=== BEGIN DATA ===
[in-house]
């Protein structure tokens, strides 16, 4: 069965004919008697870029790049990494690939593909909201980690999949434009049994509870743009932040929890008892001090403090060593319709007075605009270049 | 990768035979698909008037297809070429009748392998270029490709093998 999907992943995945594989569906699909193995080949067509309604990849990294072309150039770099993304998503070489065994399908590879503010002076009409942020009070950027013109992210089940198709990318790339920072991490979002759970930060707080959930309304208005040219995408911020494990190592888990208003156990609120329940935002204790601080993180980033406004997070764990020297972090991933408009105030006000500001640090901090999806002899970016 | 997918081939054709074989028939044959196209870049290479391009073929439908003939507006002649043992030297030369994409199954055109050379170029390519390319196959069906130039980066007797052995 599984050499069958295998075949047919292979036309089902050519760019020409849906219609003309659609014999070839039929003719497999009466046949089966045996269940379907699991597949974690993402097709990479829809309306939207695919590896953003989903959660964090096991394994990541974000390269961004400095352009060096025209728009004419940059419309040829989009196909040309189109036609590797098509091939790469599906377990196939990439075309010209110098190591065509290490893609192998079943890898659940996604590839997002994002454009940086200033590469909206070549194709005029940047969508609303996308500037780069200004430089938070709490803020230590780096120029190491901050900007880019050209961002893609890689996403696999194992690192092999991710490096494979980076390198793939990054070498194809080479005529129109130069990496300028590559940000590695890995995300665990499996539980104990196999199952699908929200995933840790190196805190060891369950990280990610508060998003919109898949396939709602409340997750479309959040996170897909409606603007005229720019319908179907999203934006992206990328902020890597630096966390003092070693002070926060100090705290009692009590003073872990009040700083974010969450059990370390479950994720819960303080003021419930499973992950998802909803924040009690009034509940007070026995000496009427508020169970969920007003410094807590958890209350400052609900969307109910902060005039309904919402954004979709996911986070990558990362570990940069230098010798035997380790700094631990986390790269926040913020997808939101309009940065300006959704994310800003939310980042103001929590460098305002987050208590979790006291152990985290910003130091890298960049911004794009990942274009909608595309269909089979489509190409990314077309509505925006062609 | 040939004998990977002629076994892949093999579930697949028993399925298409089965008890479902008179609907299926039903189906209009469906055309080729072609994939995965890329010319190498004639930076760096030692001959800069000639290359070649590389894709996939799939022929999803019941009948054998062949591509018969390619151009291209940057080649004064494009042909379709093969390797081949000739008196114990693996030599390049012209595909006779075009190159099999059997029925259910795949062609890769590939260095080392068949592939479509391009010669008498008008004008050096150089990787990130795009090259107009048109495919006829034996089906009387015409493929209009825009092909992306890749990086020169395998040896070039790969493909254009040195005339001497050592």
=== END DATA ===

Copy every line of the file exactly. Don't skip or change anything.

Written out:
[in-house]
């Protein structure tokens, strides 16, 4: 069965004919008697870029790049990494690939593909909201980690999949434009049994509870743009932040929890008892001090403090060593319709007075605009270049 | 990768035979698909008037297809070429009748392998270029490709093998 999907992943995945594989569906699909193995080949067509309604990849990294072309150039770099993304998503070489065994399908590879503010002076009409942020009070950027013109992210089940198709990318790339920072991490979002759970930060707080959930309304208005040219995408911020494990190592888990208003156990609120329940935002204790601080993180980033406004997070764990020297972090991933408009105030006000500001640090901090999806002899970016 | 997918081939054709074989028939044959196209870049290479391009073929439908003939507006002649043992030297030369994409199954055109050379170029390519390319196959069906130039980066007797052995 599984050499069958295998075949047919292979036309089902050519760019020409849906219609003309659609014999070839039929003719497999009466046949089966045996269940379907699991597949974690993402097709990479829809309306939207695919590896953003989903959660964090096991394994990541974000390269961004400095352009060096025209728009004419940059419309040829989009196909040309189109036609590797098509091939790469599906377990196939990439075309010209110098190591065509290490893609192998079943890898659940996604590839997002994002454009940086200033590469909206070549194709005029940047969508609303996308500037780069200004430089938070709490803020230590780096120029190491901050900007880019050209961002893609890689996403696999194992690192092999991710490096494979980076390198793939990054070498194809080479005529129109130069990496300028590559940000590695890995995300665990499996539980104990196999199952699908929200995933840790190196805190060891369950990280990610508060998003919109898949396939709602409340997750479309959040996170897909409606603007005229720019319908179907999203934006992206990328902020890597630096966390003092070693002070926060100090705290009692009590003073872990009040700083974010969450059990370390479950994720819960303080003021419930499973992950998802909803924040009690009034509940007070026995000496009427508020169970969920007003410094807590958890209350400052609900969307109910902060005039309904919402954004979709996911986070990558990362570990940069230098010798035997380790700094631990986390790269926040913020997808939101309009940065300006959704994310800003939310980042103001929590460098305002987050208590979790006291152990985290910003130091890298960049911004794009990942274009909608595309269909089979489509190409990314077309509505925006062609 | 040939004998990977002629076994892949093999579930697949028993399925298409089965008890479902008179609907299926039903189906209009469906055309080729072609994939995965890329010319190498004639930076760096030692001959800069000639290359070649590389894709996939799939022929999803019941009948054998062949591509018969390619151009291209940057080649004064494009042909379709093969390797081949000739008196114990693996030599390049012209595909006779075009190159099999059997029925259910795949062609890769590939260095080392068949592939479509391009010669008498008008004008050096150089990787990130795009090259107009048109495919006829034996089906009387015409493929209009825009092909992306890749990086020169395998040896070039790969493909254009040195005339001497050592």